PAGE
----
Everywhere you look these days, it is readily apparent that embedded systems of all types are under attack by hackers.
In just one example from the last few weeks, researchers at Kaspersky Lab (a Moscow-headquartered maker of anti-virus and other software security products) published a report documenting a specific pernicious and malicious attack against “virtually all hard drive firmware”. The Kaspersky researchers deemed this particular data security attack the “most advanced hacking operation ever uncovered” and confirmed that at least hundreds of computers, in dozens of countries, have already been infected.
Here are the technical facts:
- Disk drives contain a storage medium (historically one or more magnetic spinning platters; but increasingly solid state memory chips) upon which the user stores data that is at least partly private information;
- Disk drives are themselves embedded systems powered by firmware (mostly written in C and assembly, sans formal operating system);
- Disk drive firmware (stored in non-volatile memory distinct from the primary storage medium) can be reflashed to upgrade it;
- The malware at issue comprises replacement firmware images for all of the major disk drive brands (e.g., Seagate, Western Digital) that can perform malicious functions such as keeping copies of the user’s private data in a secret partition for later retrieval;
- Because the malicious code resides in the firmware, existing anti-virus software cannot detect it (even when they scan the so-called Master Boot Record); and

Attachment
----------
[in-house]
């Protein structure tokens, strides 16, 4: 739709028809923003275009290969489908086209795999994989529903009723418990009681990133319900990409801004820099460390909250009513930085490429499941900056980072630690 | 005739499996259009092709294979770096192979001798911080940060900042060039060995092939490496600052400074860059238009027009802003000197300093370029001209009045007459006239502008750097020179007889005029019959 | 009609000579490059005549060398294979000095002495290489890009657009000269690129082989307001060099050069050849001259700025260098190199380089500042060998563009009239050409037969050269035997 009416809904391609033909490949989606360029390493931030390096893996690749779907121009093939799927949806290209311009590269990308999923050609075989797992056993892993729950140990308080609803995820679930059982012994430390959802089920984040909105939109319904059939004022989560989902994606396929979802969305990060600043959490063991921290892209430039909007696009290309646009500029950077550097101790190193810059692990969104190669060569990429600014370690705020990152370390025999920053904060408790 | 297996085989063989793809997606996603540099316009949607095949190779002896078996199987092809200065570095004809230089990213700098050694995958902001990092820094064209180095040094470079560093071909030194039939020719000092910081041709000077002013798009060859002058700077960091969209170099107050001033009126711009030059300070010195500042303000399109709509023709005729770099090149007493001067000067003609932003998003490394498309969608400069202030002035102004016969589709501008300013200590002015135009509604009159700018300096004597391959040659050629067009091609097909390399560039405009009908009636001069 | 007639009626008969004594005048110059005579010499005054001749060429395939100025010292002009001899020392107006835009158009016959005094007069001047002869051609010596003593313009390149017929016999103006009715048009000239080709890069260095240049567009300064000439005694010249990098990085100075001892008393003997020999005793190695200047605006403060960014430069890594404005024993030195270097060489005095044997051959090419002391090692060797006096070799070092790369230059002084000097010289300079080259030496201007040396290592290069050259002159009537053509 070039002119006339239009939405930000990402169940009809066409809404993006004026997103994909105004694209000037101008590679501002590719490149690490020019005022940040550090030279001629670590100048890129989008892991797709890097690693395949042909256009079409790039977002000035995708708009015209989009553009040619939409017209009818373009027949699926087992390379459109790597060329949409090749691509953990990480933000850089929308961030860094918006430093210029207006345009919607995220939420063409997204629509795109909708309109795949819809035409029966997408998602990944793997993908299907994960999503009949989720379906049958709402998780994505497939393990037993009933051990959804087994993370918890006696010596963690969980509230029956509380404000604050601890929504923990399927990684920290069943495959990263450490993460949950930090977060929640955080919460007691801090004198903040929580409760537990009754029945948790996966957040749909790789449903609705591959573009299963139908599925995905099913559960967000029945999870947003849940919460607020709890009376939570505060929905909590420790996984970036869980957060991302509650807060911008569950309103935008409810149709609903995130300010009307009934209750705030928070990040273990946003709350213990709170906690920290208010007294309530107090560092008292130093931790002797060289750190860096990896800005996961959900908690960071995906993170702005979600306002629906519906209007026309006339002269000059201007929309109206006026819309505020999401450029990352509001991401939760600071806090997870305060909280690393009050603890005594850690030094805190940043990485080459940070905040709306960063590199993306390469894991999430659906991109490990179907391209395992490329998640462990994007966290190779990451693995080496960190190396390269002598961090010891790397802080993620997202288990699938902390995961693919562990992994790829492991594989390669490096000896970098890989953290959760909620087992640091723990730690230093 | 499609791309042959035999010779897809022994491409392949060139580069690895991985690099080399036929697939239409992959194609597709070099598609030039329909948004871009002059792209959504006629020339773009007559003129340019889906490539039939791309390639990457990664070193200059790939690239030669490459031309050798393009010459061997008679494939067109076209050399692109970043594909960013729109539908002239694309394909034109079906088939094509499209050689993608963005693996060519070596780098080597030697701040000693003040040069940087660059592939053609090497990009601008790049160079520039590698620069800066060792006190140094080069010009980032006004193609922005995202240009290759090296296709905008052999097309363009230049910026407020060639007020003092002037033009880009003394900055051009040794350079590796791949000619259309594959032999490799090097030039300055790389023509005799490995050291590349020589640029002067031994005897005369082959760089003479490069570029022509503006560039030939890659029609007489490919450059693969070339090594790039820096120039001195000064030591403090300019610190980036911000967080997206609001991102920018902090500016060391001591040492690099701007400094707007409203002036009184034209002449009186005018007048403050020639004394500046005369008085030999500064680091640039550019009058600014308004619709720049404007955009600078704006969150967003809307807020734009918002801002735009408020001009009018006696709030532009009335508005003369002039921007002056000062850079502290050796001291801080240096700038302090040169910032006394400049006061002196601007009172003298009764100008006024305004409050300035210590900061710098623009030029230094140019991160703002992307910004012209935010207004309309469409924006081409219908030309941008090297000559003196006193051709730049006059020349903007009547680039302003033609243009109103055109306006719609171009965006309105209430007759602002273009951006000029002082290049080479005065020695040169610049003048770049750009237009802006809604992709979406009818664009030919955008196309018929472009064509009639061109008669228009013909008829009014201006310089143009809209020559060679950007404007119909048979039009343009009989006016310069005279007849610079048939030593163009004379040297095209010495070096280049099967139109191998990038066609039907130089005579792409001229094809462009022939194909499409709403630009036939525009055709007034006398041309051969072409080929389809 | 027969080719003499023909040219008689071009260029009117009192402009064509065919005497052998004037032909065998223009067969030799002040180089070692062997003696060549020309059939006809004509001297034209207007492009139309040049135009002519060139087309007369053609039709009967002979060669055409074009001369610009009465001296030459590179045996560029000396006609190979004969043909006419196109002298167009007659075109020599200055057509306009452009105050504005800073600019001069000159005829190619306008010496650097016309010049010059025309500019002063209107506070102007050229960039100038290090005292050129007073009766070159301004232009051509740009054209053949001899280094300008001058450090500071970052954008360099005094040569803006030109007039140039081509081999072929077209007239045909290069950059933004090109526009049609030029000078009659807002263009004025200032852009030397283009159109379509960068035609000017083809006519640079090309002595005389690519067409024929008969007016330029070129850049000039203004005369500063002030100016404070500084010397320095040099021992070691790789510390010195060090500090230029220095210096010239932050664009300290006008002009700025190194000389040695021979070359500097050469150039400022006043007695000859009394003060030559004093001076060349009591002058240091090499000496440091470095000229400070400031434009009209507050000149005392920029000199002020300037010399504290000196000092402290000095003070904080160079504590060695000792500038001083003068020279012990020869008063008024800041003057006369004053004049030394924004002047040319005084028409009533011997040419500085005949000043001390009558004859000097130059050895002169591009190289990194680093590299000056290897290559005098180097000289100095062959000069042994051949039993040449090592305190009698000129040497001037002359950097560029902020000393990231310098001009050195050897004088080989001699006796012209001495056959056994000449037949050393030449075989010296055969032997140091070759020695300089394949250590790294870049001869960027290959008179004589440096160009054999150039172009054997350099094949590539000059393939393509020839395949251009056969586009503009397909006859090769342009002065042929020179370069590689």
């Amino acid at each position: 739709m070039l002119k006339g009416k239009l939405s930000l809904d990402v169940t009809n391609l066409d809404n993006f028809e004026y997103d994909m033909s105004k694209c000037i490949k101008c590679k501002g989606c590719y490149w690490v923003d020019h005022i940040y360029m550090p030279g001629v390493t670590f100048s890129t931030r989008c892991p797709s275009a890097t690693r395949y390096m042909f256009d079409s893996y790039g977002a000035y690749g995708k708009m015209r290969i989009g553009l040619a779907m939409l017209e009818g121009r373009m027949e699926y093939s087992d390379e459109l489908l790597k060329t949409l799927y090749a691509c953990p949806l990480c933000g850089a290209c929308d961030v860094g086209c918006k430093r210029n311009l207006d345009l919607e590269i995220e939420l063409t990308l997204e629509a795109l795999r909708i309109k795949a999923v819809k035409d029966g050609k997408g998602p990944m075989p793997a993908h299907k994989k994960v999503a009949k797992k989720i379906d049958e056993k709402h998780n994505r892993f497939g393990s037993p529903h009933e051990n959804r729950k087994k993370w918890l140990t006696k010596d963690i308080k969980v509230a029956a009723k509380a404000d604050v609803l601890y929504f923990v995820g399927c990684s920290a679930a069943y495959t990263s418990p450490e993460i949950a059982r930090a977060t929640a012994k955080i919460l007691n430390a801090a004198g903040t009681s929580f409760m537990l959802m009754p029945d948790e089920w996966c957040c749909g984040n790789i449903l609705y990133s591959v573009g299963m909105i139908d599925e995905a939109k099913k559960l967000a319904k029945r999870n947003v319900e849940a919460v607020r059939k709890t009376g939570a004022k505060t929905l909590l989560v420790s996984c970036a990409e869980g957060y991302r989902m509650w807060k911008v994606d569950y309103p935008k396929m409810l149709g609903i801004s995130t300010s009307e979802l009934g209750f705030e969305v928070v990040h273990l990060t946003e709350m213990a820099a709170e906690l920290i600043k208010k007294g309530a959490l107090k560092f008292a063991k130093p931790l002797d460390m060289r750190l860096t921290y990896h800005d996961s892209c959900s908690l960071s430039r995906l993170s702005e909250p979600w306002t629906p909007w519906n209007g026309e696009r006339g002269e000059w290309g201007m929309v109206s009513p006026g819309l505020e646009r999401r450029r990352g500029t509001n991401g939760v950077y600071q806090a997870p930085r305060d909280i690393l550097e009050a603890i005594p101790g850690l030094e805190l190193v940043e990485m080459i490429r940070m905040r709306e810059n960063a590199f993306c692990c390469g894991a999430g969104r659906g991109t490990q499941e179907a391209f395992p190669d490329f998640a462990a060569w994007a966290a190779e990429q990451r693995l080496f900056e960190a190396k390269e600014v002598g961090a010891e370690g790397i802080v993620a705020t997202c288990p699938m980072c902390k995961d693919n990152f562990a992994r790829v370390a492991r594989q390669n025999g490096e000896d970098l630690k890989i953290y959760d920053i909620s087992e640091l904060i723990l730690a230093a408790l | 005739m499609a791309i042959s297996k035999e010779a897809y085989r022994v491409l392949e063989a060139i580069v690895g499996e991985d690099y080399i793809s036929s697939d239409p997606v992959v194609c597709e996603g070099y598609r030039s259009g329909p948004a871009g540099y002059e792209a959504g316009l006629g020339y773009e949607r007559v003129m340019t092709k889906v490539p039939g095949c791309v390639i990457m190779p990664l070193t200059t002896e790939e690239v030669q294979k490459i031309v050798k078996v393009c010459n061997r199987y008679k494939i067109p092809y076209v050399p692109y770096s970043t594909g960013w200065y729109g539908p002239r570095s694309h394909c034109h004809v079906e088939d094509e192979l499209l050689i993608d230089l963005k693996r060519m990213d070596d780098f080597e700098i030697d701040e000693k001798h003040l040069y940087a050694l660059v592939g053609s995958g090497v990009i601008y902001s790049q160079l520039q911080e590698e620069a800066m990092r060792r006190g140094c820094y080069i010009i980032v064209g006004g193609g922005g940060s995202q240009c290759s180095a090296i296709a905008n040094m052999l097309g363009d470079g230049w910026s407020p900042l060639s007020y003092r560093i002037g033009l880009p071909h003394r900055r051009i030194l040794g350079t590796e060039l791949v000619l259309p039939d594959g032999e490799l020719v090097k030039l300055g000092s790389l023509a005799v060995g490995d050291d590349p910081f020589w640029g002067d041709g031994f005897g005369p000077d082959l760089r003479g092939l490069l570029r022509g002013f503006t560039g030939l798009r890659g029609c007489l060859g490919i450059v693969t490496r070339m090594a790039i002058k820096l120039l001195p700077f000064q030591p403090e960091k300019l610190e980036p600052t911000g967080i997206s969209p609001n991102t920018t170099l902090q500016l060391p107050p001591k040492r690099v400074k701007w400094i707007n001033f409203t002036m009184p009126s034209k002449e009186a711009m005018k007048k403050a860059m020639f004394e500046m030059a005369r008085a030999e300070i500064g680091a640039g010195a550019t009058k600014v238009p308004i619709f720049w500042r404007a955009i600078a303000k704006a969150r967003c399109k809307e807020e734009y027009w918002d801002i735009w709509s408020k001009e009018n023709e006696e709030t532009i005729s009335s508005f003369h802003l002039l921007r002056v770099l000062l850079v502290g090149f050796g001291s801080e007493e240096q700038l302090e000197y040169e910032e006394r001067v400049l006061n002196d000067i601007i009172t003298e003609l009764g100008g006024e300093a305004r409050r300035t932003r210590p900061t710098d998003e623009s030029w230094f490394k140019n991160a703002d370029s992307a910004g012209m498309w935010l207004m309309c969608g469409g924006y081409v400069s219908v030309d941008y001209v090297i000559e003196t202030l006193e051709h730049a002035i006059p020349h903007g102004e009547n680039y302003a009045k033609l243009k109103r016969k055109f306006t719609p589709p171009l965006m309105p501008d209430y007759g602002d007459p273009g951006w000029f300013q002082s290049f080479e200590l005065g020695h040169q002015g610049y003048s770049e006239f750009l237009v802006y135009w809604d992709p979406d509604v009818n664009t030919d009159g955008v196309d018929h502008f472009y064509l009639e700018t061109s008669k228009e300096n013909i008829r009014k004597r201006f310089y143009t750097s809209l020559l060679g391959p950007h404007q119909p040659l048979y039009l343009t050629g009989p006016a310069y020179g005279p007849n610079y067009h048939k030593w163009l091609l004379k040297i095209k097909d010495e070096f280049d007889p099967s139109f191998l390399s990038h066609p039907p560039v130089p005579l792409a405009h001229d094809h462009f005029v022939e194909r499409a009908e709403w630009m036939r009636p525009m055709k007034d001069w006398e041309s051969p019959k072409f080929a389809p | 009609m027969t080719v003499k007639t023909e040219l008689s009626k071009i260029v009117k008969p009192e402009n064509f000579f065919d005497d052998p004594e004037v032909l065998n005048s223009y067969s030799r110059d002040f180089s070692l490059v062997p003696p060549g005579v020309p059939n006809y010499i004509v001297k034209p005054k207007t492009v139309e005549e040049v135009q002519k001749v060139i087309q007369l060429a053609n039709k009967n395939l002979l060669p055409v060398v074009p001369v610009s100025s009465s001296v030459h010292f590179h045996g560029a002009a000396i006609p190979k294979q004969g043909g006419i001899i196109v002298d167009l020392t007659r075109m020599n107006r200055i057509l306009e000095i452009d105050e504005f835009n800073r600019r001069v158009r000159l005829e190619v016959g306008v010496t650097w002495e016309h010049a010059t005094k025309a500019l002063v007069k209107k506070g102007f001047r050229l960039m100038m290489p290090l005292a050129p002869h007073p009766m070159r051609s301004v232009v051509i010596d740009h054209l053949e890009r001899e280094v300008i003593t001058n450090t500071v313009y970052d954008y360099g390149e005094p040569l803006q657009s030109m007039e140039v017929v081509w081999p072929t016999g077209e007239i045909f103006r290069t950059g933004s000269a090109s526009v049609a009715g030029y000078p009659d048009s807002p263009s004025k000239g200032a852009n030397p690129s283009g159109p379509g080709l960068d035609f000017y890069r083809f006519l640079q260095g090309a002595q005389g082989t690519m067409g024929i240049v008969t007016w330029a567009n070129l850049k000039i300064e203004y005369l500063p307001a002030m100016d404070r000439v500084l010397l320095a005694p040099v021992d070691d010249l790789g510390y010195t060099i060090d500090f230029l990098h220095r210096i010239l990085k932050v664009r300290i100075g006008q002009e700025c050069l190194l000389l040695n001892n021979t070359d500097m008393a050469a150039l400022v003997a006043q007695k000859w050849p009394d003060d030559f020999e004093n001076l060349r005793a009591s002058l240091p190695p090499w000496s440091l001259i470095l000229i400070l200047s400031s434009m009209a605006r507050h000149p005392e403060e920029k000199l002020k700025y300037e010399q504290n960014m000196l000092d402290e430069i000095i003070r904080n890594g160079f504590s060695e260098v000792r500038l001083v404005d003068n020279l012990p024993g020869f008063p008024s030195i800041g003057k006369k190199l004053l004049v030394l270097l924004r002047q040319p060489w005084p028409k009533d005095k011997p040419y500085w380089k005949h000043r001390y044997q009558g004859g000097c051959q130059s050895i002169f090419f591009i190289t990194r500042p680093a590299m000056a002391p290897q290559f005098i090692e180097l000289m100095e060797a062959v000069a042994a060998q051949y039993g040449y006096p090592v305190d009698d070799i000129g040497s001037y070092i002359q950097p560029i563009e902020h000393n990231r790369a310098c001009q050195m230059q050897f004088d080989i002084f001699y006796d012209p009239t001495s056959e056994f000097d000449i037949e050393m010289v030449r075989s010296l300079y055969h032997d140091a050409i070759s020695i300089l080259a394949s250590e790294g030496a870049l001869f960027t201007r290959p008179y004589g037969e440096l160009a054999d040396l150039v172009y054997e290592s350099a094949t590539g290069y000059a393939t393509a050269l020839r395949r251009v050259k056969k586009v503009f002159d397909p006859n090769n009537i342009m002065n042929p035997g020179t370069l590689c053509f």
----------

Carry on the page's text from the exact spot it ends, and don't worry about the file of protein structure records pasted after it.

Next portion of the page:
- Even a user who erases and reformats his drive will not remove the malware.
The Kaspersky researchers have linked this hack to a number of other sophisticated hacks over the past 14 years, including the Stuxnet worm attack on embedded systems within the Iranian nuclear fuel processing infrastructure. Credited to the so-called “Equation Group,” these attacks are believed be the the work of a single group: NSA. One reason: a similar disk drive firmware hack code-named IRATEMONK is described in an internal NSA document made public by Edward Snowden.
I bring this hack to your attention because it is indicative of a broader class of attacks that embedded systems designers have not previously had to worry about. In a nutshell:
Hackers gonna hack. Government-sponsored hackers with unlimited black budgets gonna hack the shit out of everything.
This is a sea change. Threat modeling for embedded systems most often identifies a range of potential attacker groups, such as: hobbyist hackers (who only hack for fun, and don’t have many resources), academic researchers (who hack for the headlines, but don’t care if the hacks are practical), and company competitors (who may have lots of resources, but also need to operate under various legal systems).
For example, through my work history I happen to be an expert on satellite TV hacking technology. In that field, a hierarchy of hackers emerged in which organized crime syndicates had the best resources for reverse engineering and achieved practical hacks based on academic research; the crime syndicates initially tightly-controlled new hacks in for-profit schemes; and most hacks eventually trickled down to the hobbyist level.